I’ve been a diehard late night talk show fan for most of my life and, until now, I’ve considered The Tonight Show the gold standard. I’ve watched Jack and Johnny and Jay consistently. I’ve sat in the audience during Conan, Merv and Johnny’s New York runs. And I never missed Dick Cavett and especially tune in Dave to catch his banter with Regis, Brian Williams, Tom Hanks, Martin Short and various political pundits. I’ve also regularly watched Jimmy Fallon’s Late Night show.
Every one of these guys has their own special brand of talent and appeal; and Jay Leno, who sadly and unjustly was forced to say goodbye last night for the second time in four years, was and will continue to be one of the great ones. He made me laugh out loud every night (except last night). His 22-year run at the helm of The Tonight Show was a ratings bonanza for NBC, a network that has been ratings challenged in all other timeslots … except late night, thanks to Jay.
Although no one comes close to replicating Johnny Carson’s magic and appeal, I am and always will be a big fan of Jay Leno. I was heartbroken when NBC “blindsided” Jay and gave him five years to finish his run and make way for Conan O’Brien in 2009. Despite the fact that Jay was consistently late night’s ratings champ, NBC wanted to keep Conan, who apparently threatened to bolt the network when his show’s contract ran out if he didn’t get to host The Tonight Show. NBC’s response? Let’s kick our ratings phenom, Jay Leno, to the curb to make way for a guy who supposedly appealed to a younger audience?
So where was that “younger demographic” when Conan O’Brien hit The Tonight Show boards? Conan failed miserably as The Tonight Show host, not because Leno wanted his seat back, but because nobody watched Conan. He was a terrible choice for that slot: his quirky, acerbic humor was ill-suited for The Tonight Show; any idiot could have figured that out in advance. After eight months, he was gone. But who got bad press for that fiasco? Jay Leno.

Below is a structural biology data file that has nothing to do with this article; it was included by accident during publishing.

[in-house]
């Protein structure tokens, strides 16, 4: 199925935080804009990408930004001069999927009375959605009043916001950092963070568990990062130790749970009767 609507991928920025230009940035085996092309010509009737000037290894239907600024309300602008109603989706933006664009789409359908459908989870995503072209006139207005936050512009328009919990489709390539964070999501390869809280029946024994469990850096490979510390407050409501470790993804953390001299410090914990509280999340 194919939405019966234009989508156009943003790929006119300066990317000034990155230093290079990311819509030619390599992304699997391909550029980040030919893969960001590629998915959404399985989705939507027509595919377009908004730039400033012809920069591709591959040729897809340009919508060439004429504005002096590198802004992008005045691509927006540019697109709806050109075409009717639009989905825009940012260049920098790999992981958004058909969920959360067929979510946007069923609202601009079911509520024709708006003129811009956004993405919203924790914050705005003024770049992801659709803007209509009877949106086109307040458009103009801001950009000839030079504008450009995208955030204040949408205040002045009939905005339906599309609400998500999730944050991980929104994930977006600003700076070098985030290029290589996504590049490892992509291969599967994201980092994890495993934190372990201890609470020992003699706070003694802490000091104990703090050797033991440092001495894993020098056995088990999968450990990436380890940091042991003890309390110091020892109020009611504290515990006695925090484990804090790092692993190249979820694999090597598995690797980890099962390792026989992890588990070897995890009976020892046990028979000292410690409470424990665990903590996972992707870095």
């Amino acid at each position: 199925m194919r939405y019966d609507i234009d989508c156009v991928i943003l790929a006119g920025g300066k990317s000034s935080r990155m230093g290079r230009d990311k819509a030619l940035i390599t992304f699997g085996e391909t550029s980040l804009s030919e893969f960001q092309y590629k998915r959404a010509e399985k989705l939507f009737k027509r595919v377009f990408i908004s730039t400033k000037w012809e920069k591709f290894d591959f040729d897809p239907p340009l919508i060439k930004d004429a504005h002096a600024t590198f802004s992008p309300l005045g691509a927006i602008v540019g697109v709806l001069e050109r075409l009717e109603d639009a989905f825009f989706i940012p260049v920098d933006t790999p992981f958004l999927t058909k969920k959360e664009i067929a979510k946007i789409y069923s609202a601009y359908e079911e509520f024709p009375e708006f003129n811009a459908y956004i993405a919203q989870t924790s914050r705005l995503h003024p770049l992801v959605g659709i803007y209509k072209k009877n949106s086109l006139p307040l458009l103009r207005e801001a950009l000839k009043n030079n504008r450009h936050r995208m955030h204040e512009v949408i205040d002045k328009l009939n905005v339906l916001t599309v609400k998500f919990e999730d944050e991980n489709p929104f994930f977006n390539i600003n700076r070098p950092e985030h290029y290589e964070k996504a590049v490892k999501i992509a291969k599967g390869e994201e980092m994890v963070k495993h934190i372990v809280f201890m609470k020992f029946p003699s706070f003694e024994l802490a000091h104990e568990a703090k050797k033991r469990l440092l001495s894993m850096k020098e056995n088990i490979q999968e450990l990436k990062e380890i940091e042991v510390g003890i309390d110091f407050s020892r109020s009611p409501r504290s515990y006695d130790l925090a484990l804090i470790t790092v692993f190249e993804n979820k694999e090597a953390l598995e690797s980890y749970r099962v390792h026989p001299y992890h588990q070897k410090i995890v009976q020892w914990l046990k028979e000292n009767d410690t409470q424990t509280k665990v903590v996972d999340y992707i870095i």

It’s now four years later and, despite Jay’s phenomenal 22-year run at the top, once again NBC has booted Jay for a younger guy, Jimmy Fallon. This time, there’s no reason to believe that Jimmy threatened to leave NBC, where’s he’s been content for five years on his own show and for years before that as a featured player on Saturday Night Live.
I’ve been particularly flabbergasted by some of the media naysayers who chalk Leno off as boring, middle of the road or too old to continue. It’s obvious that these pundits haven’t really watched Jay recently or considered why he pulls super high ratings. It’s clear to me and to his millions of fans (of all ages) that he’s not only a good, honest guy but that his humor is media savvy and speaks to the moment, whether political or cultural. Jay’s monologue is always hilarious, night after night, a feat that no one else comes even close to replicating. Nor do his competitors match the level of his writing as a whole, his delivery or his genuine grace with his guests. While Dave Letterman’s monologue may be topical, it is short on laughs; and Jimmy Fallon’s is still a work in progress.